Archaeologists from the Lomonosov Moscow State University (MSU) studied the objects made of bone, antler and ivory, that were found at the Sungir archaeological site. They managed to learn how the Homo sapiens processed solid organic materials and produced tools and ornamentals. The work was published in a specialized digest Hugo Obermaier Society for Quaternary Research and Archaeology of the Stone Age.
Scientists from the MSU studied the objects found on the Sungir site. The work has allowed to establish that Sungir was the base camp for an ancient man—in contrast to the encampement Rusaniha located 8 km away from Sungir. One of the authors, Taisiya Soldatova (Ph.D., Faculty of Foreign Languages and Regional Studies, MSU), also reports that further study of the items found in the stand may help to determine the place of the monument in the Upper Paleolithic of Europe.
The open-air Upper Paleolithic site Sungir is located near Vladimir city. It was discovered in 1955, during preparation works for construction of a plant, and investigated by an expedition under the leadership of a famous Soviet archaeologist Otto N. Bader. There was found a complicated funerary complex, consisting of two graves each containing two burials. The burials were accompanied by rich inventory including a large amount of products made of ivory-beads, bracelets, spears etc.
Radiocarbon analysis, allowing to determine the biological age of the fossils and biological materials, showed that the Sungir findings are probably from 28,800 ± 240 to 25,500 ± 200 BP. According to others data, the site is about 30 thousand years old.
During the collaborative work Taisiya Soldatova conducted a study of 171 item of bone, antler and ivory (including working and hunting tools, blanks for various purposes and waste materials), while Vladislav Zhitenev (Ph.D., associate professor of historical archeology Faculty of Moscow State University) focused his attention on the ornamentals: pendants made of an arctic fox teeth and beads of ivory.
“The main objective of the study is to examine the products made of solid organic materials (bone, antler and ivory) from the Sungir Upper Paleolithic site. Together with stone tools, working bone is an important indicator of cultural attribution, and can also play a significant role in addressing some of the relative chronology issues”, says Taisiya Soldatova.
According to the specialist, technological analysis of the Upper Paleolithic sites of the Vladimir region showed that Sungirian man had mastered quite a wide range of techniques for processing bone material—longitudinal and transverse fracture, transverse break with preparatory sawing, cutting, sawing, planing/scraping. All of these techniques have been used to create collections of bones, antler and ivory, so it is possible to call it a rather uniform treatment of solid organic materials by Sungirian man.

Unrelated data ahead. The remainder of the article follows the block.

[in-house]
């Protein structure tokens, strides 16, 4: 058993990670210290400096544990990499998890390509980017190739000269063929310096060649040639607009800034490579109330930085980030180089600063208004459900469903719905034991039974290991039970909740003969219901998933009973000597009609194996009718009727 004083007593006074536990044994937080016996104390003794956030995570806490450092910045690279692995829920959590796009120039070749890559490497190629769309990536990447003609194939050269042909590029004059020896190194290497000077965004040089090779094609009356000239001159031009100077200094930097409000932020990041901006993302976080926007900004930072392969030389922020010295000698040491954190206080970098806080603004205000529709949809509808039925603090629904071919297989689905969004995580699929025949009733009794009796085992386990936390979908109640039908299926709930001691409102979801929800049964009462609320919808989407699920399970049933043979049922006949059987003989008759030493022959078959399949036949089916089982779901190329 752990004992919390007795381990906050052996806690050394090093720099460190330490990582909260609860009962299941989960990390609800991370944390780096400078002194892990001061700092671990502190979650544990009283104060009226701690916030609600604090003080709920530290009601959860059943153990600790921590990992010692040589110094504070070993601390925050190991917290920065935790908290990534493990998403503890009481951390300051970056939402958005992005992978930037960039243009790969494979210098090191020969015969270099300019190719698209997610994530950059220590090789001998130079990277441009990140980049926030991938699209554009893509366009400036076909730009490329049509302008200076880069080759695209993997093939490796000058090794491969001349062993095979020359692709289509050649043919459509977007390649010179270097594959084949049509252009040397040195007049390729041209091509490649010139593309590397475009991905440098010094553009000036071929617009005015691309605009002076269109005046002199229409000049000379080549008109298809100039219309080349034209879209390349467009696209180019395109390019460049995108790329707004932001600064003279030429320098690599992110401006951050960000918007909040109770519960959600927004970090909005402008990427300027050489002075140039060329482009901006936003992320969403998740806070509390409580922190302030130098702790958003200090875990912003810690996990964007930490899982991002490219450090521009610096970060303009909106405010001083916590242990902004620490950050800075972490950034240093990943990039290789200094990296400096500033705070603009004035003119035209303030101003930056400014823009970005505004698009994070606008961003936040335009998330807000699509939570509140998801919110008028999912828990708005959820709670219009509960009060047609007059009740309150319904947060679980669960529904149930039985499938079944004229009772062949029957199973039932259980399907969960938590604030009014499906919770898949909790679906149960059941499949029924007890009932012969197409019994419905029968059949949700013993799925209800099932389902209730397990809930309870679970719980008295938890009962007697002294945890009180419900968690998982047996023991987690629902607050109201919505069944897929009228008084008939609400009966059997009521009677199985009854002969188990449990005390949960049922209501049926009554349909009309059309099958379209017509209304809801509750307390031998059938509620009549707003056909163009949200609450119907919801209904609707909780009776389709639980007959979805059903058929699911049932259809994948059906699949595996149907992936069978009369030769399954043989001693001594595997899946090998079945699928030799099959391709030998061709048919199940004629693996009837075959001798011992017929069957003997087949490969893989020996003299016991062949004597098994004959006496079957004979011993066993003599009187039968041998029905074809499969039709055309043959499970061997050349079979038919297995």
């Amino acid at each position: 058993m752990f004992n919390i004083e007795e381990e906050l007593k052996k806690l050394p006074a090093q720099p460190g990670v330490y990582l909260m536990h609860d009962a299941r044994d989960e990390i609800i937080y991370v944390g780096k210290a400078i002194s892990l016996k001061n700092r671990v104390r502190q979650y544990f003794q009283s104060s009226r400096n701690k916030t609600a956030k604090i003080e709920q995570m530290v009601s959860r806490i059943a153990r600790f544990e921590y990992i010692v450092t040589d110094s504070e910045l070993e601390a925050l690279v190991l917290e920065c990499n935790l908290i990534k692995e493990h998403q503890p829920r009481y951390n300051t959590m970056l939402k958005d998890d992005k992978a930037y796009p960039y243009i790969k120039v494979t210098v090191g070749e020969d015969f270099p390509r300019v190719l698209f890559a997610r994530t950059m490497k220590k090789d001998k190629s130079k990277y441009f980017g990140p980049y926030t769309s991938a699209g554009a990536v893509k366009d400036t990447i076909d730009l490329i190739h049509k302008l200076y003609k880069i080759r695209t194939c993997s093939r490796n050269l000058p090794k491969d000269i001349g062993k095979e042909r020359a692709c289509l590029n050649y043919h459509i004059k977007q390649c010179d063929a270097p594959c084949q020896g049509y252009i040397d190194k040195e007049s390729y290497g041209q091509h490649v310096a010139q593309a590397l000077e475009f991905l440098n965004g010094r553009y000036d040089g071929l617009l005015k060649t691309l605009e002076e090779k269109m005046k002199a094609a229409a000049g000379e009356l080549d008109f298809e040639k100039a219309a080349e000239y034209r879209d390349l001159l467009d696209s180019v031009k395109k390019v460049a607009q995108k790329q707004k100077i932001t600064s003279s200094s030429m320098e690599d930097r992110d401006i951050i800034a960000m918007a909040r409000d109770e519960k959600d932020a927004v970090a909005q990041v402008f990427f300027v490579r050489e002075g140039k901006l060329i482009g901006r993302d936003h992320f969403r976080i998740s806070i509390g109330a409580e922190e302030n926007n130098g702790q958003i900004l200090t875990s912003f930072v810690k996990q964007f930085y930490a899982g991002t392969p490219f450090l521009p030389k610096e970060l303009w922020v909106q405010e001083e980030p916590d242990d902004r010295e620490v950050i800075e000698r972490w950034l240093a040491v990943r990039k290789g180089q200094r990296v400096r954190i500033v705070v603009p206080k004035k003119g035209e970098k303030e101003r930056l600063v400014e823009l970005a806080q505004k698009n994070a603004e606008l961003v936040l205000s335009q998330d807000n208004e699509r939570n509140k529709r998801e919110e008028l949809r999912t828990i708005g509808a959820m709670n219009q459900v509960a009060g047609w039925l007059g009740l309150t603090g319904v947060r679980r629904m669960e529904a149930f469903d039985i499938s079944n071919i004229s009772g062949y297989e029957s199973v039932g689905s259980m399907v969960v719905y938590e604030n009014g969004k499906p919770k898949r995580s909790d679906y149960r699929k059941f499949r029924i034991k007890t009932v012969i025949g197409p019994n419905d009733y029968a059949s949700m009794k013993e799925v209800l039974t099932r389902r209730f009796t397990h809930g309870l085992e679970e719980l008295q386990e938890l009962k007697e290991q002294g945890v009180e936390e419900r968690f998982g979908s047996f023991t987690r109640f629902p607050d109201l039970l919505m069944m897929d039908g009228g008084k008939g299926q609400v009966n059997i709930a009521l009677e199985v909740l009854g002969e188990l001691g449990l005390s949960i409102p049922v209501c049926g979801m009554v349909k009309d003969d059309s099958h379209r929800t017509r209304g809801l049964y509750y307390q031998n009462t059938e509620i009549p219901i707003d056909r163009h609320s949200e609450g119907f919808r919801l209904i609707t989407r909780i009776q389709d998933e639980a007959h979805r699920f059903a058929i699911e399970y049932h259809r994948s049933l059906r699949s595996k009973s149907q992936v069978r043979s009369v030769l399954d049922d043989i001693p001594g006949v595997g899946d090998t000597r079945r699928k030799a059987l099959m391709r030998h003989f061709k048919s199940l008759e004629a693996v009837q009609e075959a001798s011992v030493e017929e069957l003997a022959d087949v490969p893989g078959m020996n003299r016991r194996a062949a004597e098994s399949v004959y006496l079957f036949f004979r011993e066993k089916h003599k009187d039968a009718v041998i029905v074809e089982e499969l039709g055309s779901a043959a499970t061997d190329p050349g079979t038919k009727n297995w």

On the other hand, the study showed that there are some differences between bone- and antler-working and ivory industry: ivory tools and ornaments the better well-formed than bone and antler. Moreover, no ivory tools used in household activity: just hunting weapons, art objects and ornaments. In the collection contains three items of ivory that can be attributed as tools: a “retoucher” and two “shaft straightener”. However, it should be emphasized that these instruments of ivory were found in burials and may have a symbolic meaning.
These peculiarities of ivory processing allow to draw some parallels between Sungir and early Aurignacian sites (European Upper Paleolithic culture), from this raw material served for ornaments and small figurines, and, in rare cases – point with massive base. Thus, it can be assumed that the bone industry of Sungir was culturally influenced by early Aurignac, which resulted in similar categories of tools, as well as the nature of the ivory material use. On Sungir also a high percentage of objects from antler (16%) was found, which also brings the site close to the ones of the Upper Paleolithic, found in Central and Western Europe.
Among the investigated items there are finds of varying completion—from blanks to finished products. Therefore, the researchers suggest that the treatment of bone material happened on the site. In addition, functional variety of findings proves that Sungir, covering an area of over 4,000 km2, most diverse economic activities were conducted: the fact of manufacturing clothing from animal skins was confirmed by awls and pin; and hoe-like tools allow assuming excavation. Archaeologists also found chisels and points – this may mean that Sungir people paid attention to productive activities and hunting, particularly deer, mammoths, wolves and wild horses. In other words, Sungir was probably the base primitive people camp, as opposed to the near Rusanikha, 8 km away from the study area. The head of the Rusanikha excavations—L.A. Mikhailova—suggests that the stand was an encampement of mammoth hunters because of the predominance of stone hunting tools and animal bones.
“Comparing bones, antler and ivory objects from Sungir with European collections of the Early Upper Paleolithic sites can help identify the cause of differences in methods of treating various bone material, and finding the similarities may help define common features in the nature of bone industries of this age and determine the place of the researched site in the Upper Paleolithic of Europe”, Taisiya Soldatova comments.